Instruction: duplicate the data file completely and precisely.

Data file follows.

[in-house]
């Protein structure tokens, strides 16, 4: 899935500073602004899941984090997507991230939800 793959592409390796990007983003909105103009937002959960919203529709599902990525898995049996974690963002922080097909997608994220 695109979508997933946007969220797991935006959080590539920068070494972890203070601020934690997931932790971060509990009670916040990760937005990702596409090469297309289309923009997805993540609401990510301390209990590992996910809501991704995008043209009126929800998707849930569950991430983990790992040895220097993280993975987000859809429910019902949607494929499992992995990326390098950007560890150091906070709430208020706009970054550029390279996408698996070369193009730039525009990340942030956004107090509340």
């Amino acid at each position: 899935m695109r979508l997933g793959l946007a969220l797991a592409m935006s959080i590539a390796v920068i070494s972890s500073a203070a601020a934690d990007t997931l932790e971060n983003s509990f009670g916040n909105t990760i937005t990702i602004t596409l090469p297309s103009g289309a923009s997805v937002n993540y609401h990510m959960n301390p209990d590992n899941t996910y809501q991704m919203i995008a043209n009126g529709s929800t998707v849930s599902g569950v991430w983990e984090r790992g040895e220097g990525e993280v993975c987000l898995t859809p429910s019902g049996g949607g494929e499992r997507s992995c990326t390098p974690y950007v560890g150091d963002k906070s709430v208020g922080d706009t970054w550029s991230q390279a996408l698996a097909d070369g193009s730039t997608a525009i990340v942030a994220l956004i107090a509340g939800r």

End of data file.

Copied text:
[in-house]
């Protein structure tokens, strides 16, 4: 899935500073602004899941984090997507991230939800 793959592409390796990007983003909105103009937002959960919203529709599902990525898995049996974690963002922080097909997608994220 695109979508997933946007969220797991935006959080590539920068070494972890203070601020934690997931932790971060509990009670916040990760937005990702596409090469297309289309923009997805993540609401990510301390209990590992996910809501991704995008043209009126929800998707849930569950991430983990790992040895220097993280993975987000859809429910019902949607494929499992992995990326390098950007560890150091906070709430208020706009970054550029390279996408698996070369193009730039525009990340942030956004107090509340």
């Amino acid at each position: 899935m695109r979508l997933g793959l946007a969220l797991a592409m935006s959080i590539a390796v920068i070494s972890s500073a203070a601020a934690d990007t997931l932790e971060n983003s509990f009670g916040n909105t990760i937005t990702i602004t596409l090469p297309s103009g289309a923009s997805v937002n993540y609401h990510m959960n301390p209990d590992n899941t996910y809501q991704m919203i995008a043209n009126g529709s929800t998707v849930s599902g569950v991430w983990e984090r790992g040895e220097g990525e993280v993975c987000l898995t859809p429910s019902g049996g949607g494929e499992r997507s992995c990326t390098p974690y950007v560890g150091d963002k906070s709430v208020g922080d706009t970054w550029s991230q390279a996408l698996a097909d070369g193009s730039t997608a525009i990340v942030a994220l956004i107090a509340g939800r």